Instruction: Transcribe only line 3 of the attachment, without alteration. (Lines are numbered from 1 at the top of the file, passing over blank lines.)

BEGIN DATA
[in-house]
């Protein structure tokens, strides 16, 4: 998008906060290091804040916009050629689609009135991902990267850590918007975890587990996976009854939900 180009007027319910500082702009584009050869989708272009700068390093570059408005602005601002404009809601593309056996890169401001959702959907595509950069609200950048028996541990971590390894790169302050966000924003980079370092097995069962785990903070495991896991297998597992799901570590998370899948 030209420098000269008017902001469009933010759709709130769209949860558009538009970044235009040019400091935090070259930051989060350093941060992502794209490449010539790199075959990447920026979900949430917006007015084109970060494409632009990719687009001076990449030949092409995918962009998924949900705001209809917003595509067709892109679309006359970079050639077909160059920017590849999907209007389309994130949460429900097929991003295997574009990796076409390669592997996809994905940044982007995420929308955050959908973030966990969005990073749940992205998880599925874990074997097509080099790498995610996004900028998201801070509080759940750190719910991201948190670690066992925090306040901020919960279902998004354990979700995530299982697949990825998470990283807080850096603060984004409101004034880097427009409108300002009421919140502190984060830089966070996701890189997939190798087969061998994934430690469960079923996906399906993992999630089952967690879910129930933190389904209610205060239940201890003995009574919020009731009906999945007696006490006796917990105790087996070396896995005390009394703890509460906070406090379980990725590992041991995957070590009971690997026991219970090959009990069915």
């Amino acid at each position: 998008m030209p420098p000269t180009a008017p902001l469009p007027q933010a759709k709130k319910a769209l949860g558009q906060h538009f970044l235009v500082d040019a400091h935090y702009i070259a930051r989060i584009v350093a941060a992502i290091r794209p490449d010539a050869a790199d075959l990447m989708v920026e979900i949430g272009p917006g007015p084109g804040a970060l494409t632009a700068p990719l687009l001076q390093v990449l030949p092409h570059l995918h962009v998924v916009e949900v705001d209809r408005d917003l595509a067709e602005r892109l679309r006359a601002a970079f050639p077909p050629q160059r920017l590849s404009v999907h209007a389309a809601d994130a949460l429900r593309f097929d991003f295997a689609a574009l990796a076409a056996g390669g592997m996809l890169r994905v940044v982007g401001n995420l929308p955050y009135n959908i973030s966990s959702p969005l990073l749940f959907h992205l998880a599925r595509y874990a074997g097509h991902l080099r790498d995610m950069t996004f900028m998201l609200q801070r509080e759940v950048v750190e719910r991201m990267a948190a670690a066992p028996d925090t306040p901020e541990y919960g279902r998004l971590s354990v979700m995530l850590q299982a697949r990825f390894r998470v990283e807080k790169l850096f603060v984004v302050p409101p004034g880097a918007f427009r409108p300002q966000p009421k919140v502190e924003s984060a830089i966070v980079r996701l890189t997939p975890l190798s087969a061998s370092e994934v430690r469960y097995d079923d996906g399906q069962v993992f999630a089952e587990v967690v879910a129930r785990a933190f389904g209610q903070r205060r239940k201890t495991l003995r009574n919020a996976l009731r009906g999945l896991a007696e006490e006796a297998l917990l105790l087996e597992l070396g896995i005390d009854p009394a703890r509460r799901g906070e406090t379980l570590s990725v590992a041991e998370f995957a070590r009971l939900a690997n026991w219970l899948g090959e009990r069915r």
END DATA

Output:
């Amino acid at each position: 998008m030209p420098p000269t180009a008017p902001l469009p007027q933010a759709k709130k319910a769209l949860g558009q906060h538009f970044l235009v500082d040019a400091h935090y702009i070259a930051r989060i584009v350093a941060a992502i290091r794209p490449d010539a050869a790199d075959l990447m989708v920026e979900i949430g272009p917006g007015p084109g804040a970060l494409t632009a700068p990719l687009l001076q390093v990449l030949p092409h570059l995918h962009v998924v916009e949900v705001d209809r408005d917003l595509a067709e602005r892109l679309r006359a601002a970079f050639p077909p050629q160059r920017l590849s404009v999907h209007a389309a809601d994130a949460l429900r593309f097929d991003f295997a689609a574009l990796a076409a056996g390669g592997m996809l890169r994905v940044v982007g401001n995420l929308p955050y009135n959908i973030s966990s959702p969005l990073l749940f959907h992205l998880a599925r595509y874990a074997g097509h991902l080099r790498d995610m950069t996004f900028m998201l609200q801070r509080e759940v950048v750190e719910r991201m990267a948190a670690a066992p028996d925090t306040p901020e541990y919960g279902r998004l971590s354990v979700m995530l850590q299982a697949r990825f390894r998470v990283e807080k790169l850096f603060v984004v302050p409101p004034g880097a918007f427009r409108p300002q966000p009421k919140v502190e924003s984060a830089i966070v980079r996701l890189t997939p975890l190798s087969a061998s370092e994934v430690r469960y097995d079923d996906g399906q069962v993992f999630a089952e587990v967690v879910a129930r785990a933190f389904g209610q903070r205060r239940k201890t495991l003995r009574n919020a996976l009731r009906g999945l896991a007696e006490e006796a297998l917990l105790l087996e597992l070396g896995i005390d009854p009394a703890r509460r799901g906070e406090t379980l570590s990725v590992a041991e998370f995957a070590r009971l939900a690997n026991w219970l899948g090959e009990r069915r």